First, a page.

Purpose: Radiotherapy for gynaecological cancers often causes gastrointestinal (GI) toxicities such as diarrhoea. Evidence for the potential benefits of dietary interventions on the management of acute GI toxicities is inconclusive and of low quality, with no clear evidence-based guidelines to inform clinical practice. This study aims to provide an overview of current opinions and clinical practice of dietitians treating this cohort and to examine existing models of nutrition care in Australian cancer centres. Methods: Semi-structured interviews were conducted over a video conferencing service to collect information relating to: demographic characteristics; referral protocol and post-treatment pathways; management strategies and interventions prescribed; and attitudes and confidence in service provided. Descriptive analysis was performed on quantitative data, and thematic analysis was performed on qualitative data. Results: In total, 17 dietitians across Australia participated in the study. Almost all centres (94%) had dietetics services available for this patient cohort; however, most did not have an automatic referral pathway (94%) or post-treatment pathway (88%). The opinions and prescription of dietary interventions for symptom management had multiple variations of a ‘low’ or ‘modified-fibre’ diet with differing ratios of soluble and insoluble fibre. Over half of the respondents believed that practice was not standardized within their workplace (58%) or Australia (82%). Conclusion: There are variations in service provision with respect to opinions and prescription of dietary modifications within dietetic practice across Australia. The present study highlights the need to investigate the efficacy of dietary interventions on symptom management to better inform evidence-based models of care.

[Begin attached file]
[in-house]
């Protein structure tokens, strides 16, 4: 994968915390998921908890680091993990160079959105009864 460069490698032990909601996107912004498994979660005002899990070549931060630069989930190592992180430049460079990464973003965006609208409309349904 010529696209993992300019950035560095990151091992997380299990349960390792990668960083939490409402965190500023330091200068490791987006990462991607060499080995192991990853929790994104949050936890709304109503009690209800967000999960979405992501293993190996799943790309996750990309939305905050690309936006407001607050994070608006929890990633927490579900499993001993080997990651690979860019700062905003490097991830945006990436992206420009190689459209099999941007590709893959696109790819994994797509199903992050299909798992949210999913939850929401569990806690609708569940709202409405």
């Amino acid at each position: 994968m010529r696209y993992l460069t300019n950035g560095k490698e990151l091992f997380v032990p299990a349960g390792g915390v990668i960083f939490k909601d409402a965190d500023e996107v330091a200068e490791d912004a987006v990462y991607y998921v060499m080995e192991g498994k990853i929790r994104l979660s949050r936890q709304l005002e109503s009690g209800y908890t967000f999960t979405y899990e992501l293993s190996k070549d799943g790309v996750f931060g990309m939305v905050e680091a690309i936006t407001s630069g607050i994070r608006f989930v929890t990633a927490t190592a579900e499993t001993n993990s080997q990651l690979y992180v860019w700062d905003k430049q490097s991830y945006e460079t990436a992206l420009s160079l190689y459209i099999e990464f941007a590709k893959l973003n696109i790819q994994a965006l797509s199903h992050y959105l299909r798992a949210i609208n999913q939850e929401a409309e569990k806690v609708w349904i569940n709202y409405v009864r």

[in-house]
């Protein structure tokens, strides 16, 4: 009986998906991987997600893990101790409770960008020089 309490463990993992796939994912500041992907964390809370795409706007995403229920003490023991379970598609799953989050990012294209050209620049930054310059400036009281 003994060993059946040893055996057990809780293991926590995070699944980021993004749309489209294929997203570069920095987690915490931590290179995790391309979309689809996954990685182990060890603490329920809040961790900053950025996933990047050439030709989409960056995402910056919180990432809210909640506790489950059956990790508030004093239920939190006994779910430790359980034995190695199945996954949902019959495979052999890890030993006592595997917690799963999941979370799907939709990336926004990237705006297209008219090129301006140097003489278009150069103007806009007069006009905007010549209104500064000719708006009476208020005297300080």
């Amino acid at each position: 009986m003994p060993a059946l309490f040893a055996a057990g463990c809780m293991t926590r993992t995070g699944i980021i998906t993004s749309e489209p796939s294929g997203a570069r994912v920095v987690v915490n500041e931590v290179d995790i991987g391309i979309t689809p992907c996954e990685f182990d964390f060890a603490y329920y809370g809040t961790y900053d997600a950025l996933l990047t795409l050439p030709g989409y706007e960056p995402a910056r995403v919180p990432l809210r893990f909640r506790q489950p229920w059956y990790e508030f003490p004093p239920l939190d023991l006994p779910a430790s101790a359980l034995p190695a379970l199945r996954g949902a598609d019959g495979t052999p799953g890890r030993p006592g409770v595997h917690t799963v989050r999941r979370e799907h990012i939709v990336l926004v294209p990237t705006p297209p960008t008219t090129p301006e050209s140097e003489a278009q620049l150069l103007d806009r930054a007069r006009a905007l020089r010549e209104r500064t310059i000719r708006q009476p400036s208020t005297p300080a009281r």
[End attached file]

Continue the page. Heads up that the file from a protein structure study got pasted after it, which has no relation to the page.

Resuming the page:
|Number of pages||4|
|Journal||Supportive Care in Cancer|
|Publication status||Published - Nov 2021|
- Dietary intervention
- Gynaecology cancer
- Nutrition care